I’ve been working with iron acetate solutions in dilute acetic acid (vinegar) and I’ve been running into a problem. Every time I try to boil off the solvent the solution hydrolyzes to form iron oxides. I’ve given up trying to dry it completely because supposedly iron acetates can’t exist outside of solution, but is there a way of concentrating the solution?

  • $\begingroup$ Is it iron (II) or iron (III)? BTW, both exist in the solid state, though not without certain reservations. Anyway, I'd try working with less dilute vinegar, and use a generous excess of it, too. $\endgroup$ – Ivan Neretin May 1 '20 at 18:49
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    $\begingroup$ You can evaporate any solution without heat by vacuum evaporation. But heating iron(III) acetate solution does not produce an oxide. It produces a basic acetate which is insoluble, like iron oxide (and the same color). $\endgroup$ – Maurice May 1 '20 at 18:52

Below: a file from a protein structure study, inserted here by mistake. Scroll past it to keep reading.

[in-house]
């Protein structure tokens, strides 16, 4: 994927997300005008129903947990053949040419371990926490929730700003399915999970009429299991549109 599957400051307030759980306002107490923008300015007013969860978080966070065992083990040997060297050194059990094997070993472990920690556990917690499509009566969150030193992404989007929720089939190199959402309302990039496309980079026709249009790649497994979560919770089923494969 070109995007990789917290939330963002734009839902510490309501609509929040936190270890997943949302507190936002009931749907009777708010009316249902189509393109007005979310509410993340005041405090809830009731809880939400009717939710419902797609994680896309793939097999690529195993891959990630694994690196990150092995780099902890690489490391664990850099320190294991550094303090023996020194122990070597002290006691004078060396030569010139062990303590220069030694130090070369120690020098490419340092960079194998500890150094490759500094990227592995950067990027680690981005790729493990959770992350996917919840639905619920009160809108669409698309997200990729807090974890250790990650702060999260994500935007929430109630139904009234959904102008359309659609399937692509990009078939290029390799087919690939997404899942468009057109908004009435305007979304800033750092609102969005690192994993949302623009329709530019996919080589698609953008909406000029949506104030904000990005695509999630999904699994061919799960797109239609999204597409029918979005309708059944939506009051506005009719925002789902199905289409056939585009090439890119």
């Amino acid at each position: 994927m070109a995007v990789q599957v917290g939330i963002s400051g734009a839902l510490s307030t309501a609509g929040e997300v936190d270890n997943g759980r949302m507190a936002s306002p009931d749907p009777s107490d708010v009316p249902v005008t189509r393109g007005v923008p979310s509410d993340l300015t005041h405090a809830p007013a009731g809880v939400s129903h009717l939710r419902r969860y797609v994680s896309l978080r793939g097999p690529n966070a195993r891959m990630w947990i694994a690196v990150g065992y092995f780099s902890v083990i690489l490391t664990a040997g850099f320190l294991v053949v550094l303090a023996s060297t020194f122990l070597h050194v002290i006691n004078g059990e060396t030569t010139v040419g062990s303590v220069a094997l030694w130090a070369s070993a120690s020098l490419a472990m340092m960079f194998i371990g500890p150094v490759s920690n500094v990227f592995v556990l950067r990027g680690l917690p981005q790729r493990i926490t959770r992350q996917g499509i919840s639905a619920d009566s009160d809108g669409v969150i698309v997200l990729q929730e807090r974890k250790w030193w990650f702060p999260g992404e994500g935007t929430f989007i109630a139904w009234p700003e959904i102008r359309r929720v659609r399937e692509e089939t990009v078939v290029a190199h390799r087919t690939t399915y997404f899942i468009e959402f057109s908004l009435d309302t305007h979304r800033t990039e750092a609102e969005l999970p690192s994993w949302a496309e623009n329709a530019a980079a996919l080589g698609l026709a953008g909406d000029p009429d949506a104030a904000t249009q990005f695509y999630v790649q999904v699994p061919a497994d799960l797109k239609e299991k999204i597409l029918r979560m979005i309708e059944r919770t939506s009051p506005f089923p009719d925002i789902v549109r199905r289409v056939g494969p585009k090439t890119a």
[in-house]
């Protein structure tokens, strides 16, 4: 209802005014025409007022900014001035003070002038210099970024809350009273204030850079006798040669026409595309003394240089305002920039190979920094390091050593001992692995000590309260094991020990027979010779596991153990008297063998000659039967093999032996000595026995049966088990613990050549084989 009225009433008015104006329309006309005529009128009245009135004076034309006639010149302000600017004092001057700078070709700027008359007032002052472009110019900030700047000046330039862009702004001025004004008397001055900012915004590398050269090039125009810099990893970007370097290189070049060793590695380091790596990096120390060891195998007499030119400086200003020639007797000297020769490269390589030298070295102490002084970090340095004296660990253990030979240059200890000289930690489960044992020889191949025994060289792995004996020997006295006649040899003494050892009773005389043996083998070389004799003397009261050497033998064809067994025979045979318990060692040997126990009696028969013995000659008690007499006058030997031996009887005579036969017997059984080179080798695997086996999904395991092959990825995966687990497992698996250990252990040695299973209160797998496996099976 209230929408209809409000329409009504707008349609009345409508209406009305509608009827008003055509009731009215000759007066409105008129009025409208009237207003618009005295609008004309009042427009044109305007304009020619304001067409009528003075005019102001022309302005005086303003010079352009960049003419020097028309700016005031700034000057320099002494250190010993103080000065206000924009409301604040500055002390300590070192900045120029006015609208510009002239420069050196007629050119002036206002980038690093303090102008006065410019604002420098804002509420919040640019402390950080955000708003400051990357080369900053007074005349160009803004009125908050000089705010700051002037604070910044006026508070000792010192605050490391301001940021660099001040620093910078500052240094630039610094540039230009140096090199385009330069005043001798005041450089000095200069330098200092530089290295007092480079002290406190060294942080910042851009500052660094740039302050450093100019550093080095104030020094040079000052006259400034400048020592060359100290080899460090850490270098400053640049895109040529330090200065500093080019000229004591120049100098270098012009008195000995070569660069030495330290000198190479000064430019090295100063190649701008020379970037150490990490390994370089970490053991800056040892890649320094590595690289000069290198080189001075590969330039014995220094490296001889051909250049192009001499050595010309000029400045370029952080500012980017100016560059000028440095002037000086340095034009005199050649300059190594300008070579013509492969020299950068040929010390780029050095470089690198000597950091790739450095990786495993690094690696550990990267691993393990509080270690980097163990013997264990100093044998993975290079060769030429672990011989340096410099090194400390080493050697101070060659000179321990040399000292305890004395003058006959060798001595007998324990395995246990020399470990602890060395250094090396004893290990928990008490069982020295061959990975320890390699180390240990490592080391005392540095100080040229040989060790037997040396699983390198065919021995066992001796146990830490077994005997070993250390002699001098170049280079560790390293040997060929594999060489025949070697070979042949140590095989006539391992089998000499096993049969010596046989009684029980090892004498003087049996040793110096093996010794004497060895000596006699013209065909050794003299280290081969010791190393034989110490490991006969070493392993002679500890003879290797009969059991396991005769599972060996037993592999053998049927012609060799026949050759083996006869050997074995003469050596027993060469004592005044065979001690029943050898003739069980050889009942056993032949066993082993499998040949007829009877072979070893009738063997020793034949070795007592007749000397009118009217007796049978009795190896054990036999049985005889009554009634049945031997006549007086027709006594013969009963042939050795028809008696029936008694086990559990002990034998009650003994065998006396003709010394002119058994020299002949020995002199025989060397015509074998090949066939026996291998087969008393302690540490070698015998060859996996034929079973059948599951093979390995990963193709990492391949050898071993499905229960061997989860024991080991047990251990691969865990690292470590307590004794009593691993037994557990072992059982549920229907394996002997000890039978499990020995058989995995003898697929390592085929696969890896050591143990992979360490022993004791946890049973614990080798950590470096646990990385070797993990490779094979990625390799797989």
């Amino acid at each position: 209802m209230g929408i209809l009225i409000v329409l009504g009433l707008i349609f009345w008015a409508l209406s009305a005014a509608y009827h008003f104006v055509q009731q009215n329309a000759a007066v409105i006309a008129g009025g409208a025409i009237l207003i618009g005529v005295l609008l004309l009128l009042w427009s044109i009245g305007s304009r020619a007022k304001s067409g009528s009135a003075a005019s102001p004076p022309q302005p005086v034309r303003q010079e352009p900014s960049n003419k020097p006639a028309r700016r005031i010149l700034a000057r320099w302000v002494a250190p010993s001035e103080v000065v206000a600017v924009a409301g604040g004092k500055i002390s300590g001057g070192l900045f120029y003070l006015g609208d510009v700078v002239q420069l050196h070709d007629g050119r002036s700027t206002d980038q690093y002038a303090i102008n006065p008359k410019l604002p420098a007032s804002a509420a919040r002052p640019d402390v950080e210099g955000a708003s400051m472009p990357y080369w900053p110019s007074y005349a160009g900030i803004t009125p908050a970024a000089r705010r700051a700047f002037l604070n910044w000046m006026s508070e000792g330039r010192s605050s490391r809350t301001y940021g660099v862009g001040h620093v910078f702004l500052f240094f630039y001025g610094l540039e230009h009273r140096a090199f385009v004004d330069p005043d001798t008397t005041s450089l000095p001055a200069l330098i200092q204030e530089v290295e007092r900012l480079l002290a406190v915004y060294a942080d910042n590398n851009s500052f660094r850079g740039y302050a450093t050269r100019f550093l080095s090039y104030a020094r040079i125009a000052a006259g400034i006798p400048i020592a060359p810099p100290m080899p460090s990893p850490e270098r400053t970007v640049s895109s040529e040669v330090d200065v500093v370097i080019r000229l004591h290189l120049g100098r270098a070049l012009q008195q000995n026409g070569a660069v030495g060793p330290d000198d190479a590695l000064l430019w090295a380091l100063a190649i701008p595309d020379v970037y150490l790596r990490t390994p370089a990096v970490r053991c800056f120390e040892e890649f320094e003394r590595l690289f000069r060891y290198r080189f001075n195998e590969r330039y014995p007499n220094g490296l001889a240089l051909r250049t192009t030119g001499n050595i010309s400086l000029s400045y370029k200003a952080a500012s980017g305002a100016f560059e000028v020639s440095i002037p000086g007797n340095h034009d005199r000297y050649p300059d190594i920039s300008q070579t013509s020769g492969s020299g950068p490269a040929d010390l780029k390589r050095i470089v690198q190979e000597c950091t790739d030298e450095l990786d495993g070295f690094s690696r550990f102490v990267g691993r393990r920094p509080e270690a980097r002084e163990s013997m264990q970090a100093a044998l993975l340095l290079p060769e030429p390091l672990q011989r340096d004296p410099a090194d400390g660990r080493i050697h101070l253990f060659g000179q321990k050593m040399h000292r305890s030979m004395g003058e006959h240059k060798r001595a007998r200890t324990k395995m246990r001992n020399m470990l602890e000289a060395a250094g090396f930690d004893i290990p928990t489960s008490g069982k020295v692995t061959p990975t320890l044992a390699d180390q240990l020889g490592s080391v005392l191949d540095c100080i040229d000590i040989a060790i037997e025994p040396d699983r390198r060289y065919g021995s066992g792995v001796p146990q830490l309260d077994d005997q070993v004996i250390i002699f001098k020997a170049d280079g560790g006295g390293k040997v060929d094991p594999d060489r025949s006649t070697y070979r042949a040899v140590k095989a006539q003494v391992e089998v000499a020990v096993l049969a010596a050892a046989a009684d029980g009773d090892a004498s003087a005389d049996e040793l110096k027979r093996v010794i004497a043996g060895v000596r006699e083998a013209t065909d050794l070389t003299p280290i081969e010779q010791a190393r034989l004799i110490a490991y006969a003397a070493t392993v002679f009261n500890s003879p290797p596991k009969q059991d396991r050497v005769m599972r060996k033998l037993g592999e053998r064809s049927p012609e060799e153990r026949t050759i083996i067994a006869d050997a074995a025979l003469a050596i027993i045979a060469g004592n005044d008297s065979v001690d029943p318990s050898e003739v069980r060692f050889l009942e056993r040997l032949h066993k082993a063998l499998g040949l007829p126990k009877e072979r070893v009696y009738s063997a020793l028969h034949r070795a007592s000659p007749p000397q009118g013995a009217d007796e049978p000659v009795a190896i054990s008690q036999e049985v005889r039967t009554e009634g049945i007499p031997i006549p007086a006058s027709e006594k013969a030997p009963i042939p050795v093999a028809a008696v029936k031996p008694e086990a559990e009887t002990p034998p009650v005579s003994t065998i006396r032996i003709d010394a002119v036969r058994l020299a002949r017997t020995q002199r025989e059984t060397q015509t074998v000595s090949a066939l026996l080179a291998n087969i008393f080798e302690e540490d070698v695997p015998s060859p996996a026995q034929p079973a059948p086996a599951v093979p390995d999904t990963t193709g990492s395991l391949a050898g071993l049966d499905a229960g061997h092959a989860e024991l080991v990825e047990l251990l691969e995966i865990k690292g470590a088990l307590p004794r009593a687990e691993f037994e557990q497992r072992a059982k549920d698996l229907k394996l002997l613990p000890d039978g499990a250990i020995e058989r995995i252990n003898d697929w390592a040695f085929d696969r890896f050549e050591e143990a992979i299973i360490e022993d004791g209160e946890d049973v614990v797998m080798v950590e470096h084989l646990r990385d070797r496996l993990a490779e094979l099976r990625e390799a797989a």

Try adding Na2SO4 to the mix and freeze forming Na2SO4.7H2O. Slow, but at least, no oxygen-related chemistry, discussed below.

As a sidebar, you likely have formed basic ferric acetate from boiling, which adds oxygen, to your acidic (vinegar) and aqueous ferrous acetate mix.

Likely reaction mechanics are complex, see, for example, Table S1 here . Per the source my take of a possible reaction sequence:

$\ce{ O2 (aq) + Fe^{2+} → Fe^{3+} + .O2− }$ ( moderately fast) )

$\ce{ . O2− + Fe^{2+} + 2 H+ → Fe^{3+} + H2O2}$ (fast )

$\ce{ H2O2 + Fe^{2+} → Fe^{3+} + .OH + OH− }$ ( slow)

$\ce{ .OH + Fe^{2+} → Fe^{3+} + + OH− }$ ( fast )

Net radical reaction:

$\ce{ O2 + 4 Fe^{2+} + 2 H+ → 4 Fe^{3+} + 2 OH-}$

The creation of FeOOH is also possible in less acidic conditions per his source: 'Air Oxidation of Ferrous Iron in Water'.


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